Flexible Spending Accounts, or FSAs, allow you to save pre-tax money for certain expenses, such as out-of-pocket medical expenses including co-payments and deductibles, child care and elder care. Instead of paying those expenses from your regular cash flow, you can withdraw money from your FSA to cover the bills.
Say you earn $30,000 and you save $2,000 to your FSA. You'll only be taxed on $28,000 of income. (It works the same way 401(k) contributions do.)
The challenge with FSAs is deciding how much money to set aside, because you have to choose an amount when you sign up for the plan without knowing precisely what you will actually spend during the coming year. To determine approximately how much you'll need, take a look at receipts from the previous year and estimate if your expenses in the coming year will be about the same.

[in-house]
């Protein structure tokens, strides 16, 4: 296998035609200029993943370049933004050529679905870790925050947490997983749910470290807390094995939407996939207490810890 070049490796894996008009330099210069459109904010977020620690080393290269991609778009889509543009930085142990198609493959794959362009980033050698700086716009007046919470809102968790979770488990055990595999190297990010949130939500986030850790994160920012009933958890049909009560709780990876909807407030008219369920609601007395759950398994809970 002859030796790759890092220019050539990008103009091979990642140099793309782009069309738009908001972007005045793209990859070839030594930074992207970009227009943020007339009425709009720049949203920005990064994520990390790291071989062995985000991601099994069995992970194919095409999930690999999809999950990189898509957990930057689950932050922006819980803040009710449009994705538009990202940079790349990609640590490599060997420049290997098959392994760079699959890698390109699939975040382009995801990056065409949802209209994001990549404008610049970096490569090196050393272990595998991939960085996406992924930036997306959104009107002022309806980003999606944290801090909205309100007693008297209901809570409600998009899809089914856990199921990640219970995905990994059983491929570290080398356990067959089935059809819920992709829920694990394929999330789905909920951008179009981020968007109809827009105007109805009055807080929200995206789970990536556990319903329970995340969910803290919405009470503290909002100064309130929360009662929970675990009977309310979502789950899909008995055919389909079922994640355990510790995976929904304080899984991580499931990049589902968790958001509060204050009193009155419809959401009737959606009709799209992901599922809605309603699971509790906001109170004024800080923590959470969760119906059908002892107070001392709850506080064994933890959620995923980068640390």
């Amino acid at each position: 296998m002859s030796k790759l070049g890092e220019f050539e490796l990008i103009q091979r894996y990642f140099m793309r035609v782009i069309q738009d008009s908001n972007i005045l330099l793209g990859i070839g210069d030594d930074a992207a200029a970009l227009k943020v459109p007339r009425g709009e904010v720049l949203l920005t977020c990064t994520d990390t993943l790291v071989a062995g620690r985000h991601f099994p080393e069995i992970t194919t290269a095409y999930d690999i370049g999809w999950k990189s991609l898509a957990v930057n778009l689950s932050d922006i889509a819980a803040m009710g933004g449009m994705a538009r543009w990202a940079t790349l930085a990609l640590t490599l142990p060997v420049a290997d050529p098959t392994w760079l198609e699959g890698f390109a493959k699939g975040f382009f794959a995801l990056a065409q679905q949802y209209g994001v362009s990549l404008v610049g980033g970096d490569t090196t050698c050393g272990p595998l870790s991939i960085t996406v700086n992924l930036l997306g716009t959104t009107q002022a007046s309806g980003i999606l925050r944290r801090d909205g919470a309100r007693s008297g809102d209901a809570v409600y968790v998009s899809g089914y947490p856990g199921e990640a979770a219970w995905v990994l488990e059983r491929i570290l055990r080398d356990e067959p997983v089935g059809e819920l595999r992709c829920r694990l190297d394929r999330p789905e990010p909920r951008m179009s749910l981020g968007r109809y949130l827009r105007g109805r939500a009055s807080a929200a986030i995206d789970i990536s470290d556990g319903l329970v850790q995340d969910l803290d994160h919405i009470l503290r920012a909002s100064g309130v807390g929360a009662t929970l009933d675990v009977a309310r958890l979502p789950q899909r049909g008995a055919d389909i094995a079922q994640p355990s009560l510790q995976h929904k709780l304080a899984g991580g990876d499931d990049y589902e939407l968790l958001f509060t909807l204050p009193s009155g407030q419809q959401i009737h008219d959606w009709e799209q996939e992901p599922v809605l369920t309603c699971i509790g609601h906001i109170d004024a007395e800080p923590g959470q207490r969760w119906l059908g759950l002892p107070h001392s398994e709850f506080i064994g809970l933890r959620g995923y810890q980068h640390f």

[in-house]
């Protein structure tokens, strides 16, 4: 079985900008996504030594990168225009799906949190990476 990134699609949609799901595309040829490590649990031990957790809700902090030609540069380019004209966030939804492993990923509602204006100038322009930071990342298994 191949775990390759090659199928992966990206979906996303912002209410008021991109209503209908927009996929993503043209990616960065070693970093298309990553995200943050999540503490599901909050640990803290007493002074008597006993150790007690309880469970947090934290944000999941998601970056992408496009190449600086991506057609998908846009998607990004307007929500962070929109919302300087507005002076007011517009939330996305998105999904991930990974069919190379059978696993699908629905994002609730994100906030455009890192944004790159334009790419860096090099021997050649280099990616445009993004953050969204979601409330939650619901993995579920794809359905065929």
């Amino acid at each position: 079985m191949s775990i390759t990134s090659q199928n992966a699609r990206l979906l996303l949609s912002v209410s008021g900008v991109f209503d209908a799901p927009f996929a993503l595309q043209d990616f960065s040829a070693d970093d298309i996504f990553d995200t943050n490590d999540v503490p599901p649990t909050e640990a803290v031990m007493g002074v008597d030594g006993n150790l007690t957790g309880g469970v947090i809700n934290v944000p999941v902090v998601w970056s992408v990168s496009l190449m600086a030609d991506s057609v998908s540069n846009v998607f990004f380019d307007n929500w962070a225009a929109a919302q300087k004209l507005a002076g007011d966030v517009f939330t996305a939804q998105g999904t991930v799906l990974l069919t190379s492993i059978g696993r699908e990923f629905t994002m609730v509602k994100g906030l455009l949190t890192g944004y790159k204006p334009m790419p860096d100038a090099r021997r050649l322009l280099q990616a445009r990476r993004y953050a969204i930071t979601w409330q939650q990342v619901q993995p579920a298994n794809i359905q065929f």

But don't overestimate. It's better to save too little than too much in an FSA. These are "use it or lose it" plans -- if you don't spend the money, the excess is not returned to you.
Continued on page 4: Savings Accounts: Education Savings and Transportation Savings Accounts